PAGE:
Soul Influence – Basketball, Corporate Greed and the Corruption of America’s Youth by Dan Wetzel and Don Yaeger
The premise of the book is that Nike and Adidas have upped the ante in the search for the next Michael Jordan creating a cesspool that corrupts all aspects of youth basketball. In the resulting “sneaker wars” no one comes out clean. High school coaches, AAU coaches, prep school coaches, college coaches, sneaker executives, family members and NCAA officials are all shady. Meanwhile, the sneaker corporations have their own summer camps (meat markets), sponsor teams at numerous levels (AAU, high school, college) and even sponsor whole colleges. In the process free gear and money change hands while players are steered to camps and most likely schools. Wetzel and Yaeger conclude that the next Jordan will not be found. They believe today’s stars are spoiled by free gear, trips around the country and the world and never being told “No” from an early age. They point to Jordan getting cut from his high school team and polishing his skills in anonymity. Meanwhile AAU tournaments are glorified AND 1 events. I am intrigued by their theory but feel they miss a crucial point. Michael Jordan was the first black athlete to be marketed in such an aggressive, fresh way. He had street cred, could appease the corporate crowd and his shoes and commercials were cool. Before Jordan there was no Jordan. Now the sneaker market has the Lebrons, Iversons, McGradys, Wades, Garnetts and so on. And the Jordans still exist. Hypothetically speaking if Kobe Bryant came out in 1984 and signed with Nike they'd be searching for the next Kobe. Provided he didn’t rape anyone of course. Overall the book included a number of interesting anecdotes and nuggets of information:
1. Nike started out as a true underdog. It gave free shoes to track athletes and hated smug, corporate, German based Adidas. Now Phil Knight roots for Brazil in soccer against the US because the Brazilians wear Nike. Interestingly the authors seem to do their best to avoid a Phil Knight witch-hunt. And Knight still comes off like a pompous jerk.
2. Sonny Vaccaro (pictured right with Lebron) is a huge part of the sneaker saga. He was a failed gambler who started the Dapper Dan Roundball Classic in 1965, which developed into the dream of all college basketball hopefuls. Thirteen years later he hooked up with a struggling Nike to take on then power Converse. Vaccaro traveled the country and wrote personal checks to coaches. Nike then wired Vaccaro the money and outfitted the teams. His ability to connect Jordan with Nike had huge consequences. Vaccaro eventually left Nike for unexplained reasons for a similar job at Adidas. Steering Kobe to Adidas, symbolized by their draft day hug, remains one of Vaccaro's biggest accomplishments. George Raveling (head shot, left) eventually filled Vaccaro’s vacated Nike post. This is where it gets personal.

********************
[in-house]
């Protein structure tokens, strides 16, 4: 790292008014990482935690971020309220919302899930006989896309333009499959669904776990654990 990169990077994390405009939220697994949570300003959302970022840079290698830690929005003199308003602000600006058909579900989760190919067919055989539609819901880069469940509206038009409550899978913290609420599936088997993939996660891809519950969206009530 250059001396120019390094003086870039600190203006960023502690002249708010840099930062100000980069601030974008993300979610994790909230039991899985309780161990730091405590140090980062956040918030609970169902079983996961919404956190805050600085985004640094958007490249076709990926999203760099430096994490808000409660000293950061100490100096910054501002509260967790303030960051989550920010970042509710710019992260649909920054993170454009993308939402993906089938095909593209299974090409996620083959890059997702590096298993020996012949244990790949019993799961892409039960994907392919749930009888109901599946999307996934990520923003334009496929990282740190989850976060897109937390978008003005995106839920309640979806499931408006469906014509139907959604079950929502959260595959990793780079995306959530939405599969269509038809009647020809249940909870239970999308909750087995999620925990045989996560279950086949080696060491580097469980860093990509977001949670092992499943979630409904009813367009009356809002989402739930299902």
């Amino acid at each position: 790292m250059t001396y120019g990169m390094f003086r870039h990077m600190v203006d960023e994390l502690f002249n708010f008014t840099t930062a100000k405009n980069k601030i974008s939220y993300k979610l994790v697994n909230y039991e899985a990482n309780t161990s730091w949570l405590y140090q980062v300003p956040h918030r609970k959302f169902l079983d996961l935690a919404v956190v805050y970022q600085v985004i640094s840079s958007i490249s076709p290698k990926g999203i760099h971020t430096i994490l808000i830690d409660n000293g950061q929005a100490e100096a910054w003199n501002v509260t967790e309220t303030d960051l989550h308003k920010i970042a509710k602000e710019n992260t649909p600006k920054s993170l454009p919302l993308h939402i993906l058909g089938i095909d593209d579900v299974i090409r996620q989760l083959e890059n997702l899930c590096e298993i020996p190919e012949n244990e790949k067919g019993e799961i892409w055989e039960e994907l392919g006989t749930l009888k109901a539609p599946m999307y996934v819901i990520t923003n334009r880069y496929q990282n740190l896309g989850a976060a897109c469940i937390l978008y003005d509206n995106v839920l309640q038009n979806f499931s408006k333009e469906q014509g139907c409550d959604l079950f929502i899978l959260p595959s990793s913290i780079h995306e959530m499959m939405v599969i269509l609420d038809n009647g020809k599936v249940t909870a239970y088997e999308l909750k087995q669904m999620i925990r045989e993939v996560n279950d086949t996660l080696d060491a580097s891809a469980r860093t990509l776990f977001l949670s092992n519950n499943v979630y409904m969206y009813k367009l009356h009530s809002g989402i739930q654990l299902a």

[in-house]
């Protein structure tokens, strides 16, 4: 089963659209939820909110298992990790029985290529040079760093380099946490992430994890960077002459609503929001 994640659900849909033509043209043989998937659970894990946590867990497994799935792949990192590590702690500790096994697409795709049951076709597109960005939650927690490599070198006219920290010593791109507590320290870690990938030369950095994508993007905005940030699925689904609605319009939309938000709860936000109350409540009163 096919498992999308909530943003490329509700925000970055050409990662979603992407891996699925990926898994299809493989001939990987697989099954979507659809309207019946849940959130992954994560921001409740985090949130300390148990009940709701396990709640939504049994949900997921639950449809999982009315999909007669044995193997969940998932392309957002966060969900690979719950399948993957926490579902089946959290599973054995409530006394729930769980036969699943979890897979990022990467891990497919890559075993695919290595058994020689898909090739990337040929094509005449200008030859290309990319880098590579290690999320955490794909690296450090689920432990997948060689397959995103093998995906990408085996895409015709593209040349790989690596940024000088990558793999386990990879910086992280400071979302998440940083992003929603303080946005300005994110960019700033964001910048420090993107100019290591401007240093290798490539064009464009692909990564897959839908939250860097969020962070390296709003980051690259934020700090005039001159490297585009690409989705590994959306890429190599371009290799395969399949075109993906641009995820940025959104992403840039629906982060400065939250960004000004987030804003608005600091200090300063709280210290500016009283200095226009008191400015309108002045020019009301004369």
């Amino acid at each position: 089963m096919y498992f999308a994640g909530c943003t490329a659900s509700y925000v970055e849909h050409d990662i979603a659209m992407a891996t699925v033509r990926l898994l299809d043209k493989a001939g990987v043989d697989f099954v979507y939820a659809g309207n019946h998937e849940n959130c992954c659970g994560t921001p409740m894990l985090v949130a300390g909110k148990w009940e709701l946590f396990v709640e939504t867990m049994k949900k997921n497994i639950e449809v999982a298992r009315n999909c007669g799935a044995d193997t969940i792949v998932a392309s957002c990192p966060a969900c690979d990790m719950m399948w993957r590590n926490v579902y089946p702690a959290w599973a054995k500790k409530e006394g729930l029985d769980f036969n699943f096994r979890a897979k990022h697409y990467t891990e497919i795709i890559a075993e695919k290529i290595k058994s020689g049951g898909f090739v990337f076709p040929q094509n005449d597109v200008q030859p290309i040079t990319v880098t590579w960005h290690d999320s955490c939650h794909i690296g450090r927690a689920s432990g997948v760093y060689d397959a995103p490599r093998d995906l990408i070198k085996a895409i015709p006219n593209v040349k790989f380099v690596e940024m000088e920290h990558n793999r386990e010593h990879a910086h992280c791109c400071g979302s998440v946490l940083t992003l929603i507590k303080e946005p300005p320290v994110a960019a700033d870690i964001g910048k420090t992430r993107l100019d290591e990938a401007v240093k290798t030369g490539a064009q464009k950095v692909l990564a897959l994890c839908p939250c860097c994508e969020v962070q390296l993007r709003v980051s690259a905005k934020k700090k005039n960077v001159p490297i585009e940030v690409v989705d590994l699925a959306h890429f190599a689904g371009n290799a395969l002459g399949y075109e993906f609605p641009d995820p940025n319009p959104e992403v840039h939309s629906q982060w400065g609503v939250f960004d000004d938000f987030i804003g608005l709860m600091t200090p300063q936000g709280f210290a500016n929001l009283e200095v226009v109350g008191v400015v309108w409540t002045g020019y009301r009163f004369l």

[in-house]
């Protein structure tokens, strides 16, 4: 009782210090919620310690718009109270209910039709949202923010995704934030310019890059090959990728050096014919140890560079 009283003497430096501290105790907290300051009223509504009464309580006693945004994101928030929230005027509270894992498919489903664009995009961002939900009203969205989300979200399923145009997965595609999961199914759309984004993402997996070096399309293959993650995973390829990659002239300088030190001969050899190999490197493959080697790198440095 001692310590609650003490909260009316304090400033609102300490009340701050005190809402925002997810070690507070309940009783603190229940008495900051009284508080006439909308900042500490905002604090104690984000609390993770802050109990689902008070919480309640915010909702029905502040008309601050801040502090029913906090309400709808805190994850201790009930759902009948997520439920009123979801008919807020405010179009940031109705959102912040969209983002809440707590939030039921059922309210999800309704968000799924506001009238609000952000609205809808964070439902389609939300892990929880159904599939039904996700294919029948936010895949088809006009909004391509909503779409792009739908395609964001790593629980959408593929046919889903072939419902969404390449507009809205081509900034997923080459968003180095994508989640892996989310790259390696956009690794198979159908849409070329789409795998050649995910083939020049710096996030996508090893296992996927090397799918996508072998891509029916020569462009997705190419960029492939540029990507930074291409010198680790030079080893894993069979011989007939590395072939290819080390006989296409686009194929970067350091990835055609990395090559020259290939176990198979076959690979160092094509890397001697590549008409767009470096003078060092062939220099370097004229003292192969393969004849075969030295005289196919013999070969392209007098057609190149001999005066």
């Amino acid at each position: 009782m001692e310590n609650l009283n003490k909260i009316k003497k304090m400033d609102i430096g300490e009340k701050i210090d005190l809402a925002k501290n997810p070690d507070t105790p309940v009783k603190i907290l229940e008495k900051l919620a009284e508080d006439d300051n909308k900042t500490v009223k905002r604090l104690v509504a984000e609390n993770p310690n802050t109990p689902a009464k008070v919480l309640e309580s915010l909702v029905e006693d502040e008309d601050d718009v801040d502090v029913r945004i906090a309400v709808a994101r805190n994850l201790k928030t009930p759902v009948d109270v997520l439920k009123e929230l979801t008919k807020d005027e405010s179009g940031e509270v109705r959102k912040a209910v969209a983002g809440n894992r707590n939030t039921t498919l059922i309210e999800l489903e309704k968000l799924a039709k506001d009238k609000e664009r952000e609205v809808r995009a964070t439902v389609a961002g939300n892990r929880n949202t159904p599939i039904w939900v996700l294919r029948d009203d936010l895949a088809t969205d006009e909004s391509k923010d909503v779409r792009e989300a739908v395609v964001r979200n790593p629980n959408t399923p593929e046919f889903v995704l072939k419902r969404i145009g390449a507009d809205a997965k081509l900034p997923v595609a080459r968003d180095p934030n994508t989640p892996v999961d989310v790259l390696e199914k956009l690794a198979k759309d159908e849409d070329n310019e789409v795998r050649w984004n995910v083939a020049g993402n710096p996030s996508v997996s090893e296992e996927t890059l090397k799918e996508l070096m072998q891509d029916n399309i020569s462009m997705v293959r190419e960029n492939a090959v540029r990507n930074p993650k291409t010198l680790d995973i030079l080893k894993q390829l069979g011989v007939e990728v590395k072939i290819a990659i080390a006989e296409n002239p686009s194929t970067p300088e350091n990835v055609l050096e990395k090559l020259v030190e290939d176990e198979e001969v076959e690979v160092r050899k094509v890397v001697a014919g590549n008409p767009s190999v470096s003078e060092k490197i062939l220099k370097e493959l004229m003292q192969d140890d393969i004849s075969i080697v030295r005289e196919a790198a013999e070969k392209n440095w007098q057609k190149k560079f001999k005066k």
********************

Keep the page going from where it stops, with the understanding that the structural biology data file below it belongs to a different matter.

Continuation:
3. Raveling was a coach whose ties to Vaccaro go way back. They loved basketball, shared information and became close friends. Raveling was one of the first coaches Nike sponsored via Vaccaro. He was even Vaccaro’s best man. Now they don’t speak. Allegedly Raveling urged Vaccaro to steer the O’Bannons (Ed and Charles) to play for him at USC. Vaccaro refused, saying he never does such things. While it’s hard to believe that Vaccaro does not steer players, the O’Bannons definitely went to UCLA.
4. Tracy McGrady’s initial Adidas contract gave substantial money ($150,000 each) to his Mt. Zion coach and the Adidas rep that discovered him…annually
5. Wesley Wilson chose MCI (Nike) over Winchendon (Adidas) because of sneakers.
6. Regardless of your viewpoint it’s hard to argue that a lot of the players mentioned were names in college and/or the pros. McGrady, Kobe, Carlos Boozer, DeShawn Stevenson, Jonathan Bender, Keith Bogans, DerMarr Johnson, Marcus Taylor, Tyson Chandler, Lamar Odom, Jaron and Kareem Rush and Corey Maggete all make cameos. Although Johnson and the Rush brothers are cautionary tales of what can happen when athletes don’t develop discernable basketball skills/fundamentals.
7. Myron Piggie Sr. may be the shadiest individual in the whole book. That’s saying something. He coached the Rush brothers’ AAU team and loved his time on the Nike pay role. Prior to that Piggie was indicted for several drug charges (selling crack), assault with a deadly weapon on a DEA agent, and gun related felony accounts (attempt to kill, unlawfully exhibiting a firearm). Strangely he only did one year in jail.
8. The book came out in 1999 and devoted a whole chapter to Chamique Holdsclaw’s possible dominance of the female sneaker market. As far as I can tell that has not happened.
9. Professors were enraged by sneaker contracts with college and universities that forbade any kind of criticism of the company. This was particularly hard to take given the conditions in some of the Asian factories.
10. The book also touches on how pedophiles flock to coach youth sports. This is an issue in and of itself that is complicated when they are on the Nike or Adidas payroll. Background checks anyone?
11. The story about Shaq visiting Nike with a scowl on his face and a Reebok jacket on his back is priceless. Of course Shaq was a flop in his attempt to rasie Reebok to Nike levels. Based on the Reebok Shaq Attack (pictured right) it's easy to see why.
12. During the Alonzo Mourning love fest last spring I wish someone recalled Zo's epic quote stemming from his difficulty in signing his first contract with the Hornets: "I work for Nike."
Overall this is an interesting book despite being only an average read. The authors’ goal is to outrage readers about the corruption that exists within youth basketball and urge the NCAA to close the loopholes that make it possible. Although according to Ric Bucher of ESPN, good luck.
Final Grade - C+